A regular part of traveling today is going through the airport body scanner before boarding your flight. And even if you've followed protocol and taken everything out of your pockets, you can still get flagged. Perhaps this has led you to wonder: What do body scanners in airports detect, anyways? This is actually a pretty common question posed online, and travelers have cited being flagged for everything from sweaty armpits to small skin lesions. Most people I know have set off the scanner at one time or another, which usually results in a little extra pat down on the area of the body the scanner deemed suspicious. Nine times out of 10, people are quickly sent on their way.
However, a case study published in the journal JAMA Dermatology found that new airport body scanners that use radio frequencies may flag things on travelers' bodies that aren't actually security threats. Airport body scanners are designed to detect masses either on your body or hidden inside of your clothes — however, in rare cases protrusions on your body could set off the scanner. "An airport traveler had a 1.5-cm epidermal inclusion cyst detected by an airport scanning device prompting a personally invasive security search for hidden explosives," the study reported. "Subsequently, the traveler obtained a medically explanatory letter to present to airport security agents on future journeys."
For people with medical conditions, sexual assault survivors and those with anxiety, submitting to further body searching can be extremely upsetting to say the least. If you are an assault survivor, you can request a private screening and even request a specialist in advance, according to the Rape, Abuse & Incest National Network.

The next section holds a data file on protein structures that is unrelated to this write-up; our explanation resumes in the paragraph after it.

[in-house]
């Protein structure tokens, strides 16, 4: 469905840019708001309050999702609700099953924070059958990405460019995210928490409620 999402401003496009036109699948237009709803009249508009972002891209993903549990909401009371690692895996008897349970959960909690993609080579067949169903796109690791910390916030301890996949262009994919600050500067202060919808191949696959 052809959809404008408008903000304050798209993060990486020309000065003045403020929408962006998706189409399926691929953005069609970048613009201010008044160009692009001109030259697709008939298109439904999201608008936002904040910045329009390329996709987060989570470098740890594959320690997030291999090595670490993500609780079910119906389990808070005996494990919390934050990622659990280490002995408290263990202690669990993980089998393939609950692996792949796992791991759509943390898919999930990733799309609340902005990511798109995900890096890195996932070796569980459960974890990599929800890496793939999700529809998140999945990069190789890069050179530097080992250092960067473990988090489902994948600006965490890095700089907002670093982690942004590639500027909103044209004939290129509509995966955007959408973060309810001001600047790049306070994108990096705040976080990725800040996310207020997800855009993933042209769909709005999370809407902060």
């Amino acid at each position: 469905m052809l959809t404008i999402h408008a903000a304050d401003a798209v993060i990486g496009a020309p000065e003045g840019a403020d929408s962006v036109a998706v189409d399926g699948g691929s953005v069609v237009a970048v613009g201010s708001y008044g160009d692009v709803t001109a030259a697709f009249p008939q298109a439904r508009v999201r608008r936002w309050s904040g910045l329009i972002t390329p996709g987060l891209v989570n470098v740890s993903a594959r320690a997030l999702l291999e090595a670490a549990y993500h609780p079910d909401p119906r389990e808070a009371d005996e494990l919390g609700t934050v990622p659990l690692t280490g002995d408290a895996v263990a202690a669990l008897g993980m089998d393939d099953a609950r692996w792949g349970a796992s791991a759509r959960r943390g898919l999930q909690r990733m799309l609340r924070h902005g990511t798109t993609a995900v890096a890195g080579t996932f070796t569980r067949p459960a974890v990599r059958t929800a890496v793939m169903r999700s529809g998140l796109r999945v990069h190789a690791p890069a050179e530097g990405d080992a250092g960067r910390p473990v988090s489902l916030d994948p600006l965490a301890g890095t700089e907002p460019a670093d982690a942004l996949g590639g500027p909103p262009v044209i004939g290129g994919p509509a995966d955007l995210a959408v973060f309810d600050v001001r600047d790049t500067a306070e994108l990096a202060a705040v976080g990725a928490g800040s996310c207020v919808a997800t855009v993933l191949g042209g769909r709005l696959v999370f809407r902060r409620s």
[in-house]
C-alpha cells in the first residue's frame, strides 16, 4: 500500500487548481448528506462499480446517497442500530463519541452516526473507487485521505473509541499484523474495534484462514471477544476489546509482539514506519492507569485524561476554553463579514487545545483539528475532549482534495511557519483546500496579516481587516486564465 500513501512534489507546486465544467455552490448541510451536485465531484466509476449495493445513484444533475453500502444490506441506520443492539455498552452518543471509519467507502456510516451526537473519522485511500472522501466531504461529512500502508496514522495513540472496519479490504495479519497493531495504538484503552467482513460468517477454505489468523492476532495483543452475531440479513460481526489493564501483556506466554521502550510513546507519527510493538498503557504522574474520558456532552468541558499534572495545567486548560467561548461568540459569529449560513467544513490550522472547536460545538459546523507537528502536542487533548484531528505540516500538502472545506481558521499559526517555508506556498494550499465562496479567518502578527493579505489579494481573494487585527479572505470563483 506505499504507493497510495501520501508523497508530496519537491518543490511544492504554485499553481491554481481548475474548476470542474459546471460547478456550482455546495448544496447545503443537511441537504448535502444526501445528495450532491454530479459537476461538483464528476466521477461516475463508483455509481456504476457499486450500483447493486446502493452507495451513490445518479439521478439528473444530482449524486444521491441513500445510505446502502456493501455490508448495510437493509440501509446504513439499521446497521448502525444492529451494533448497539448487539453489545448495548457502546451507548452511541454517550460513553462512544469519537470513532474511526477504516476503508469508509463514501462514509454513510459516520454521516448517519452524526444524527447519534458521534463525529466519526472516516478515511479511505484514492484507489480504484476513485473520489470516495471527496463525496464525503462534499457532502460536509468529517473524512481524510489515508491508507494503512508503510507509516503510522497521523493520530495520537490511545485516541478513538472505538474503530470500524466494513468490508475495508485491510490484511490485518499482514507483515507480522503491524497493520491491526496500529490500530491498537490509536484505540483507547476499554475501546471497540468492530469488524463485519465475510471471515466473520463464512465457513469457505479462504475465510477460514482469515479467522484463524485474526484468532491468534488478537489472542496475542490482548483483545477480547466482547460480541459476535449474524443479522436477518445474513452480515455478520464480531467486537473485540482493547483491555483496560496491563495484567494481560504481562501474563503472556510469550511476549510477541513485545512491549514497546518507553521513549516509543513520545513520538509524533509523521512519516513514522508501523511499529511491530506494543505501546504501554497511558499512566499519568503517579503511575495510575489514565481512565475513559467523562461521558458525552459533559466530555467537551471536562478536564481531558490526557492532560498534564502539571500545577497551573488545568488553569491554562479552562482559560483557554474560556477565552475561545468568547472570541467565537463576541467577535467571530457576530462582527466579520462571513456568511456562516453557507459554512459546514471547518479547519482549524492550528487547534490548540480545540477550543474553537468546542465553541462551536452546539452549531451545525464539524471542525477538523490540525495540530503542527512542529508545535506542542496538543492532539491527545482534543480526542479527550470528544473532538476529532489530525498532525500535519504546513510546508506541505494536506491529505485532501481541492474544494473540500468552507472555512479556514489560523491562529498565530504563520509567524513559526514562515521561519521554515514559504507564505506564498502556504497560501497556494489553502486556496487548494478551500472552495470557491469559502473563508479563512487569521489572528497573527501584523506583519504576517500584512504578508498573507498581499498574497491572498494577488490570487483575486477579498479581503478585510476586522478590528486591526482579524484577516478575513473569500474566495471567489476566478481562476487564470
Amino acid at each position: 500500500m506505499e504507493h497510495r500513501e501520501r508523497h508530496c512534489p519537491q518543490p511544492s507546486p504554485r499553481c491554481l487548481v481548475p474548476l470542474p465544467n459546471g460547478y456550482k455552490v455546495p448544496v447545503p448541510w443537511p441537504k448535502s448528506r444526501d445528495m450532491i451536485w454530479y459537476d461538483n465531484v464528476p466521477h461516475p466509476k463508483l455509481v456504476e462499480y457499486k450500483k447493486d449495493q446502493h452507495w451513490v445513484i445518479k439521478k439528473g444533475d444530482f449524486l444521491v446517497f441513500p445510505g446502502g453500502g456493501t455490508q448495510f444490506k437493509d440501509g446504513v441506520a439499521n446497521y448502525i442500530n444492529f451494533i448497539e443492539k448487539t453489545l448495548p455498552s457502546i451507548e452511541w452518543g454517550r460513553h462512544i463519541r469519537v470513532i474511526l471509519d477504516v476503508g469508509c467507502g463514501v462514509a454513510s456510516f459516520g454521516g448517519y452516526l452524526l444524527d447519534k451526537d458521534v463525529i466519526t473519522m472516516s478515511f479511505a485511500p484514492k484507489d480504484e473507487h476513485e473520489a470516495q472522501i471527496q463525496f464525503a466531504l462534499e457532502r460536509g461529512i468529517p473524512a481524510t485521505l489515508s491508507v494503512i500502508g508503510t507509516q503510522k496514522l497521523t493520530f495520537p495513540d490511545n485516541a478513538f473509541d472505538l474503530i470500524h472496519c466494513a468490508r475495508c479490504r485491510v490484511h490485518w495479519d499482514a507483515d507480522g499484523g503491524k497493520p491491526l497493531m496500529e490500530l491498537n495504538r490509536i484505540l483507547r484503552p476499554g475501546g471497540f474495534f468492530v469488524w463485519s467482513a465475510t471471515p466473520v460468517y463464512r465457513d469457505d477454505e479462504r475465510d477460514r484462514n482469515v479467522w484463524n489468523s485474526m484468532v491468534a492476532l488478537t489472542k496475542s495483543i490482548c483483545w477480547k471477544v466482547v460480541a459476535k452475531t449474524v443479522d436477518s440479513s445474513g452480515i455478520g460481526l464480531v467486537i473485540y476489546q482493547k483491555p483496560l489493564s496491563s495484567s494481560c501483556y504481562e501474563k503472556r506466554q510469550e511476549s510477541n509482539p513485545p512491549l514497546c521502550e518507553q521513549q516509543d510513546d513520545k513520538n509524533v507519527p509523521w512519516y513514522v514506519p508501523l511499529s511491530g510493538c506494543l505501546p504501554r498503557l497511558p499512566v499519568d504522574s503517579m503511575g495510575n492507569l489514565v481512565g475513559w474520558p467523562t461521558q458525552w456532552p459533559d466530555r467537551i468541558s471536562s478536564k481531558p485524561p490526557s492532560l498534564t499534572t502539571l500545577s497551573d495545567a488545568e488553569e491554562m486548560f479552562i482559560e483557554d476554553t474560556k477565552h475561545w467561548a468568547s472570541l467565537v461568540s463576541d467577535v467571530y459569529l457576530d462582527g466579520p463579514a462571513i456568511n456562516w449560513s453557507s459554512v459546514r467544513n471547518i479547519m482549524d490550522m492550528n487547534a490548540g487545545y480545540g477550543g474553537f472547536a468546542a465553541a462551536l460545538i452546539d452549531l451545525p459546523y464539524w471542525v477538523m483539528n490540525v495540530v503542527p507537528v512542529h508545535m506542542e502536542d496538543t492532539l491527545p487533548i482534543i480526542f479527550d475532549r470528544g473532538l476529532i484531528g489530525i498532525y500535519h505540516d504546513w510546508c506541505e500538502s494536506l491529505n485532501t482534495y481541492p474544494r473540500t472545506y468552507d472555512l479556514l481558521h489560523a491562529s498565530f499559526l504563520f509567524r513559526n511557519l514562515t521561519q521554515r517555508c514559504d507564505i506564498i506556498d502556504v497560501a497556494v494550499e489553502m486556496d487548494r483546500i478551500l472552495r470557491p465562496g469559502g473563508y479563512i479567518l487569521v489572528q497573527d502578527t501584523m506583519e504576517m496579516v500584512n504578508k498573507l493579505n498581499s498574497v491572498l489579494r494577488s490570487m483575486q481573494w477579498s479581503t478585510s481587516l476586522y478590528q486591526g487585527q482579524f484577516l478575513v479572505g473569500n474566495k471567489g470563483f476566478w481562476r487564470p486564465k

In general, body scanners are designed to detect non-metallic items on people's bodies that metal detectors may miss, USA TODAY reported. The scanners can't see inside of your body, and you don't appear naked in the scan. If you do set off the scanner, and you don't have anything on your body, you're most likely going to be just fine. "The full-body scanners used in all airports since May 2013 are called 'millimeter wave' machines, which bounce electromagnetic waves off the traveler to provide an animated image where a suspicious item might be located," USA TODAY noted.
Things like having you socks bunched or having hair extensions or bobby pins in your hair can get you flagged. Once TSA determines what set off the scanner, you're usually good to go. I've tripped the scanner with my hair half a dozen times, but once they feel my head they move me along. According to the website Scan-X Security, underwire bras might also get you flagged when going through the body scanner or metal detector. If you want to avoid dealing with the extra pat down, don't wear anything in your hair and opt for a non-underwire bra.
Overall, your best bet for getting through the body scanner quickly is to dress simply, and remove everything from your pockets, including little scraps of paper. If you have body piercings, they might trip the scanner, but travelers on forums with body piercings have also reported going through airport security with no problems. I used to have several body piercings, and they never set off any metal detectors or scanners.
If you do get flagged, once it's identified that you're wearing body jewelry you should be sent on your way. If the body scanner just plain gives you the creeps, you can opt out entirely and request a pat down from an TSA officer who is the same gender as you, though this generally takes longer so make sure to allow for extra time at the airport. Let's face it — pretty much everything about the airport is a huge pain these days, but knowing what to expect up front can help make the experience a little less awful.